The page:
Today’s guest blog post comes from Abigail Luthmann, Equal Access Manager, East Sussex Library and Information Service.
Public libraries are often the first port of call after the doctor’s surgery for many people. You can find books on a wide range of medical, health and lifestyle issues from a definition of that strange sounding word the doctor just mentioned, to guides to living with all kinds of diseases, to diet and fitness books. Trained library staff will answer your enquiries, using reliable websites like NHS Choices and referring on to the local NHS hospital library if more specialist information is required.
You can also find information about local support groups and organisations that may be of interest, or the nearest exercise or weight loss class. Many libraries are located near to doctor’s surgeries, and may share a building. Some have taken the next step and have health specialists operating surgeries within libraries, for example Manchester Libraries host Macmillan Cancer Support staff and information so that library visitors can talk in private to a cancer support specialist and pick up a range of information leaflets. This project was a finalist in the CILIP Libraries Change Lives award this year, find out more and watch their video entry here.
Books on Prescription is a scheme offered by the majority of library authorities, where a doctor or other health practitioner prescribes a book to their patient or service user, usually on a mental health topic. This prescription is then taken to their local library where they can pick up the title, all free of charge. A book can often be prescribed instead a pharmaceutical prescription, and the patient is encouraged to take control of their own condition by finding out more and learning about coping strategies. Follow up support is often provided by the GP or mental health team in order to discuss the book with the patient/service user.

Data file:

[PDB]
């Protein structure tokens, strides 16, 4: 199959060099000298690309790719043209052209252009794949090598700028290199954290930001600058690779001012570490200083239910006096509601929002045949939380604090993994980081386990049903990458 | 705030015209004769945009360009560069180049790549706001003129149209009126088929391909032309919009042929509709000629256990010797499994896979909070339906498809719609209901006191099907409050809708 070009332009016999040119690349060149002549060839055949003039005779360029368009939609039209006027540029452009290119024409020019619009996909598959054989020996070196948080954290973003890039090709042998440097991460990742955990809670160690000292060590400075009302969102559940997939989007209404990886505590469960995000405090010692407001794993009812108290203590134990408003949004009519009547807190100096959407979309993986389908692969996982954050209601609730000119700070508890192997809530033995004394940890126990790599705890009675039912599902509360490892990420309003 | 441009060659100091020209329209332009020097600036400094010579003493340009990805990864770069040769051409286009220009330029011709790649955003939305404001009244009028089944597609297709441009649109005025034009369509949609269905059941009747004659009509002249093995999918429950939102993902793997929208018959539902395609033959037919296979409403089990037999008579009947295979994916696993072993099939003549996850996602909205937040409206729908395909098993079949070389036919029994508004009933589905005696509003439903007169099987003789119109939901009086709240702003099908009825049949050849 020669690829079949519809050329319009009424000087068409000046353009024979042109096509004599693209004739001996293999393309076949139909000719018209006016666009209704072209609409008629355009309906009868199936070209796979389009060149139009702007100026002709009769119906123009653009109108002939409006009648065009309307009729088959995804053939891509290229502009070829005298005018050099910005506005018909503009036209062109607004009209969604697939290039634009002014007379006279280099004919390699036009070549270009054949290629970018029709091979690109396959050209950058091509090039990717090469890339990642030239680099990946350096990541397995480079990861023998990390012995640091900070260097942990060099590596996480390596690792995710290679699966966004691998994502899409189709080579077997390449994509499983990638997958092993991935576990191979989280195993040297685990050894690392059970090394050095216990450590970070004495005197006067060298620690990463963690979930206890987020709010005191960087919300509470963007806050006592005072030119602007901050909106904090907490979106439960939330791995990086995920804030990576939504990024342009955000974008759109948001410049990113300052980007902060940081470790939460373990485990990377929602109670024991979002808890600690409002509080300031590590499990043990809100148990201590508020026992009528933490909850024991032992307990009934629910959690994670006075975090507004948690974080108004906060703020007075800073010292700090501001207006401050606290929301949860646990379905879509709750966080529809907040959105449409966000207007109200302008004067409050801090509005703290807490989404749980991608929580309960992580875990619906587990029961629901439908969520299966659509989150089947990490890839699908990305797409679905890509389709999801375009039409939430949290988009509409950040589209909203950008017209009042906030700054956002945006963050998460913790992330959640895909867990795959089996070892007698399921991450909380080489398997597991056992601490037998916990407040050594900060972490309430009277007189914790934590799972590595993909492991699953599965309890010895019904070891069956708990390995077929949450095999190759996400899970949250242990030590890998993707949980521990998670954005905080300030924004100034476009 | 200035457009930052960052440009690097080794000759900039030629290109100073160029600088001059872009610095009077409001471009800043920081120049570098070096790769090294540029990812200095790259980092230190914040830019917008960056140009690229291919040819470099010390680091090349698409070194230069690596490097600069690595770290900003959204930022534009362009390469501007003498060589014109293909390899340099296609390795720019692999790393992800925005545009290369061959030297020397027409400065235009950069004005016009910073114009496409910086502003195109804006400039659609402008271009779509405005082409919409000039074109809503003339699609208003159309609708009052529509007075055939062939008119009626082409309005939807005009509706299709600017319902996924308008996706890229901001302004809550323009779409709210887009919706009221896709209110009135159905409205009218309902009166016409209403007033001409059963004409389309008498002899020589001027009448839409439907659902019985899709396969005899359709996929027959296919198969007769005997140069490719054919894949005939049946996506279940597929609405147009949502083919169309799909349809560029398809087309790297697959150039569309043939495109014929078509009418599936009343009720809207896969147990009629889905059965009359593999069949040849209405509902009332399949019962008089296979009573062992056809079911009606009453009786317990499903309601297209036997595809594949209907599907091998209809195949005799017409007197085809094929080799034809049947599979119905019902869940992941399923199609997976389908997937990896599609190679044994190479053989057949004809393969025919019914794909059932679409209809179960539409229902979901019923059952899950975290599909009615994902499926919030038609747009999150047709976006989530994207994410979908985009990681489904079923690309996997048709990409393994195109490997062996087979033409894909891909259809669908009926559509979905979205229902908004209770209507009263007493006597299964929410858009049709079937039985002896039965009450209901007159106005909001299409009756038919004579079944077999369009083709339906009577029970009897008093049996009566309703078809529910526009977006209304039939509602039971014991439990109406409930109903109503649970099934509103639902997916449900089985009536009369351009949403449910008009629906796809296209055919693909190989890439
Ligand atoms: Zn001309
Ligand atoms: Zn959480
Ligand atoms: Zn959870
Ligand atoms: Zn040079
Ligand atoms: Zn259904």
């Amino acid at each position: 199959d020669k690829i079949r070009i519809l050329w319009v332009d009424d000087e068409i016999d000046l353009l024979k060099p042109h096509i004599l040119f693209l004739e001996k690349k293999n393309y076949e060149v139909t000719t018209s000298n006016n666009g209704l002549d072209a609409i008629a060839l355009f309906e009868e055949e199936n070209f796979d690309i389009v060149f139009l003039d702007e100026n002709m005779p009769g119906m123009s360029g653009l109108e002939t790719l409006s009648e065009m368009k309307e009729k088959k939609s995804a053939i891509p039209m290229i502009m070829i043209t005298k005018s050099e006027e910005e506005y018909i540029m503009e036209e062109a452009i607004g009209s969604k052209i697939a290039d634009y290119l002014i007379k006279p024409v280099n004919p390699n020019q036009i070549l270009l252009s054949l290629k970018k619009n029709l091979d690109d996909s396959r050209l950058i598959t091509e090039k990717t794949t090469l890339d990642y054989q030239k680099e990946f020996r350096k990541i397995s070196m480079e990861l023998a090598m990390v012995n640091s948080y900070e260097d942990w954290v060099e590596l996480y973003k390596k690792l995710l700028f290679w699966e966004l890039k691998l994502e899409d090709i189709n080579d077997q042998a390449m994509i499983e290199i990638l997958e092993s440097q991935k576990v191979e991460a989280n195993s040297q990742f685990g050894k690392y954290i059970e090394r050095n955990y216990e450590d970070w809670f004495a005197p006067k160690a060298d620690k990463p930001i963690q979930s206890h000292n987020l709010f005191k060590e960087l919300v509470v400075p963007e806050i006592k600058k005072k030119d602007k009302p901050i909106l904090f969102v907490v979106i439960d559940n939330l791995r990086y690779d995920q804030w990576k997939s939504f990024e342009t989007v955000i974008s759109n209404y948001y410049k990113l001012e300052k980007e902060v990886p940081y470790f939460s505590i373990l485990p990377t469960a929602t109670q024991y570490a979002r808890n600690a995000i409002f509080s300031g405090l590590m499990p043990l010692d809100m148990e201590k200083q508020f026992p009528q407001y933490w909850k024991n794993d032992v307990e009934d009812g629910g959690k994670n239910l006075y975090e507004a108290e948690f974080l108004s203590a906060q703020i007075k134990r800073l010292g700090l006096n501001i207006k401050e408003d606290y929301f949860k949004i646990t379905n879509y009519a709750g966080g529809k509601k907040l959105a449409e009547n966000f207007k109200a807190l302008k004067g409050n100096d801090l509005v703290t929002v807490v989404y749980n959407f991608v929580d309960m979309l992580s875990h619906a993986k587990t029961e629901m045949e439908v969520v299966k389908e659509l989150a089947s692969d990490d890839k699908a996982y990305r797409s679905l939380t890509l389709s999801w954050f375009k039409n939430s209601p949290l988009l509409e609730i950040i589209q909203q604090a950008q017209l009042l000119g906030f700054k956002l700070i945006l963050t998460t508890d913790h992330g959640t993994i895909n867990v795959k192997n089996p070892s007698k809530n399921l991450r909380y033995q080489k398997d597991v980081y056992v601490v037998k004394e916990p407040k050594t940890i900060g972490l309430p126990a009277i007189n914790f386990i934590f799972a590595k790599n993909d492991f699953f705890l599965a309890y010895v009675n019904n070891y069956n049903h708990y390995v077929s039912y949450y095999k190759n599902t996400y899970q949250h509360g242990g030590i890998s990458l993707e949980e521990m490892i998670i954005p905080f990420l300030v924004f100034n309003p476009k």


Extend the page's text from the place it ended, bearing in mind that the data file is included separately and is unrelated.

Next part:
Reading aloud is another method used by libraries to benefit those with mental health problems (1 in 4 of us) and other vulnerable groups. Championed by the Liverpool based project, Get Into Reading, this is a simple but effective way to bring people together – groups can read whatever they like: poetry, short stories, novels or plays. There is no pressure on participants to read aloud themselves or take part in discussions, however over time many join in more and more – talking about how what they have read reflects on their own experiences. The space created within the group offers a safe and friendly environment to chat, open up and enjoy the relaxing experience of being read to.
The Get Into Reading model operates in many areas across the UK and internationally, and many other public libraries operate their own versions, for example in Kirklees.
Find out more about Get Into Reading and their accredited training programme for group facilitators.
Guest bloggers are not affiliated with VftL, and all views and opinions are their own.